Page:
In the previous post about how ozone is made we covered the basics of a corona discharge ozone generator. In that post we pointed out that there are three main parts to a corona discharge ozone generator:
- Power Supply – this edition
- Corona Cell
Ozone Generator Power Supplies
In this article we will cover the differences in power supplies used for corona discharge ozone generators. Also, the different parts that are involved in the power supply itself. While some are very simple, other may be very complicated. First, we have to cover the basics of what these power supplies do.
Corona discharge ozone generators operate on the principle of a high voltage spark across a dielectric to form a corona. The main component to any corona discharge power supply is a transformer to increase voltage from the standard 120 or 220 VAC power used to a higher voltage ranging from 500 – 20,000 volts. This high voltage will create the spark (corona) necessary for ozone generation.
The voltage used by an ozone generator is mainly dependent upon the dielectric and air gap in the corona cell. If there is a larger gap for the spark/corona to jump, a higher voltage is needed. Also, thicker and various types of dielectrics will require varying voltages. We will cover dielectric and corona cell design in future installments of How Ozone is Made.
Another factor is frequency. Higher frequency ozone generators (see below for info in frequency conversions) will typically use lower voltages as this is less stress on the frequency conversion components and smaller gap ozone generators are more conducive to higher frequencies.
Line frequency ozone generators may use a basic rheostat to adjust the voltage into the transformer. This will in turn, adjust the output voltage of the transformer and adjust the rate of ozone production. In these ozone generators only a transformer and rheostat are used, no other electrical devices are necessary for ozone production.
Some transformers may use a line choke, or a series of transformers to achieve a the voltage step-up necessary. This is an example of a larger (~450 gram/hour) ozone generator transformer assembly.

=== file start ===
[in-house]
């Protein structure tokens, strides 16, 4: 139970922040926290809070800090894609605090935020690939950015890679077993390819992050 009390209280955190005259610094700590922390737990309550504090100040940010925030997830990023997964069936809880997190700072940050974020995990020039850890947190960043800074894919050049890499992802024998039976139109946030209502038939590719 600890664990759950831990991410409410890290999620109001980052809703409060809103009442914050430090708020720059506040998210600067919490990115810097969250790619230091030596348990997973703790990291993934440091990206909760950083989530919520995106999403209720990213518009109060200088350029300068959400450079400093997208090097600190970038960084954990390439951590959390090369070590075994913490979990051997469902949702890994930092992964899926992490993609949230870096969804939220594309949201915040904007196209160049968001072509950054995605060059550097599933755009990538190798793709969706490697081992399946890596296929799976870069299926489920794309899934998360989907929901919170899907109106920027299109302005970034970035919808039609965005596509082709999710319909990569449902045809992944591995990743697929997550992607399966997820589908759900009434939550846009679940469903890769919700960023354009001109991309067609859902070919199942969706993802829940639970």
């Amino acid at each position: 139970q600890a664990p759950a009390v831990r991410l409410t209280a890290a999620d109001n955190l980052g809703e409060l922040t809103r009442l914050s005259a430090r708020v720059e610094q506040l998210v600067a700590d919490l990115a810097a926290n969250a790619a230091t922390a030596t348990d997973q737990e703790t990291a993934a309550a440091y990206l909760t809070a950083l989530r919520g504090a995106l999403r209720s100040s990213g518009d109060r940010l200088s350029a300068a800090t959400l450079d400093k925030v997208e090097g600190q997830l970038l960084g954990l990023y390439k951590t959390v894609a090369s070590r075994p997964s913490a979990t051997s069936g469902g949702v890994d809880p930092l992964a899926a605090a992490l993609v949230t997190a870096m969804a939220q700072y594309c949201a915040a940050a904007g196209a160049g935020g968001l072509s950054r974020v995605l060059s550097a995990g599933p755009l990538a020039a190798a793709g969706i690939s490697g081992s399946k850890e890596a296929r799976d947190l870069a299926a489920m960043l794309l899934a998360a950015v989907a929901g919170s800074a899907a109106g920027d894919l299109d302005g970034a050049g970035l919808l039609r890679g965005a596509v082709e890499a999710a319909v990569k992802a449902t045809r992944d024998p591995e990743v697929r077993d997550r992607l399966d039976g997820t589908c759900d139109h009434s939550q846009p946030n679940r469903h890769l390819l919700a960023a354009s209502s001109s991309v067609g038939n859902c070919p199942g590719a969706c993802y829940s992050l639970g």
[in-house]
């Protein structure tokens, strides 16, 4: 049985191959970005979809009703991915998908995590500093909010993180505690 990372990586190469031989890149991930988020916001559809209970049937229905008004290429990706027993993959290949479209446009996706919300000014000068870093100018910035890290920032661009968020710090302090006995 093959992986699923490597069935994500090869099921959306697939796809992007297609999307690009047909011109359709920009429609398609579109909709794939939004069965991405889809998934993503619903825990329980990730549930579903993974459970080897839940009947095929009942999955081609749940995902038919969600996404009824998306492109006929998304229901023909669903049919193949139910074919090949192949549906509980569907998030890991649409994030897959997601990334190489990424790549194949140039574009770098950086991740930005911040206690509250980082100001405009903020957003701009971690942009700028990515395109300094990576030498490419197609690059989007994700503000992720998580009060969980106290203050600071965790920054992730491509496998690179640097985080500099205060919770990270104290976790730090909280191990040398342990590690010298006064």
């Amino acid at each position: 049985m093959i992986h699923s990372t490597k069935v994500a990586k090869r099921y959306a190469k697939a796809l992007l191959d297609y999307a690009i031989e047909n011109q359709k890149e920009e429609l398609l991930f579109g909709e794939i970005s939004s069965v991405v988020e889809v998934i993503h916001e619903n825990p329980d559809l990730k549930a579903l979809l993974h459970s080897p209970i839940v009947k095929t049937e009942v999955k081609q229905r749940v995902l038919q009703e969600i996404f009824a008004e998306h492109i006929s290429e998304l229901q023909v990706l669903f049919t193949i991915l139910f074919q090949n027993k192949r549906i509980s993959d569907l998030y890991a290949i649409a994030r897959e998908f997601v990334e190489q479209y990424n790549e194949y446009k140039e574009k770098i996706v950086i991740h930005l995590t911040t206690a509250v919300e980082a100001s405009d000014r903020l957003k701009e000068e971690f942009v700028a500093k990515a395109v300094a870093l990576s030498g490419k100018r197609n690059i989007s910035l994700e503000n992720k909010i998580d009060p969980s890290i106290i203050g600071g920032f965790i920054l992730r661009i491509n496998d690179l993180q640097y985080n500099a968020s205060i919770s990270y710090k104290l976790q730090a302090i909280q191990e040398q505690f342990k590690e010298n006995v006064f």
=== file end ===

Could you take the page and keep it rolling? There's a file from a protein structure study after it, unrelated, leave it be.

Many ozone generators used what is basically a car coil to increase voltage in an ozone generator. When ozone generator design was still new there were very few choices for transformers that could endure the abuse of 1,000 Hz, elevated voltage, and changing variables inside a corona cell. Today, transformer options are greater and the use of a basic car coil is becoming less common.
Most high frequency transformers are much smaller, open coil type transformers. This image is very typical for what may be used inside a higher frequency ozone generators. This same style transformer is used in some medium frequency ozone generators.
The spark inside an ozone generator is generated from high voltages created by the transformer, these voltages are all AC (alternating current). This means the electrical current alternates direction. This reversal of electrical current occurs at a constant speed we call frequency. This is measured with Hz (hertz). Here in the USA typical electrical power is delivered at 120 VAC 60 Hz. This means the voltage is 120 volts of alternating current, that alternates 60 times per second. In other countries power may be delivered at 220 VAC 50 Hz.
This explanation is all to understand that the spark or corona inside the ozone generator with no frequency conversion would occur 50 or 60 times every second. Many of the earlier ozone generators, and some still today operate at line frequency, an unaltered frequency. This is generally referred to as a line frequency ozone generator.
Other ozone generators use a higher frequency to increase ozone output. Higher frequencies would create more spark/corona every second. There are three main types of ozone generators:
- Line Frequency – 50-60Hz
- Medium Frequency – 100 – 2,000 Hz
- High Frequency – 5,000 – 30,000 Hz
This circuit board is the driver board for a car coil type transformer as seen in the image above. This is a great example of how simple the circuitry may be in a typical medium frequency ozone generator.
This is the power supply for a larger (up to 450 gram/hour) high frequency ozone generator. This power supply can supply an output of up to 30,000 Hz, or as low as 1,000 Hz. As you can see this power supply is much more circuitry and components are used to achieve these higher frequencies and flexibility.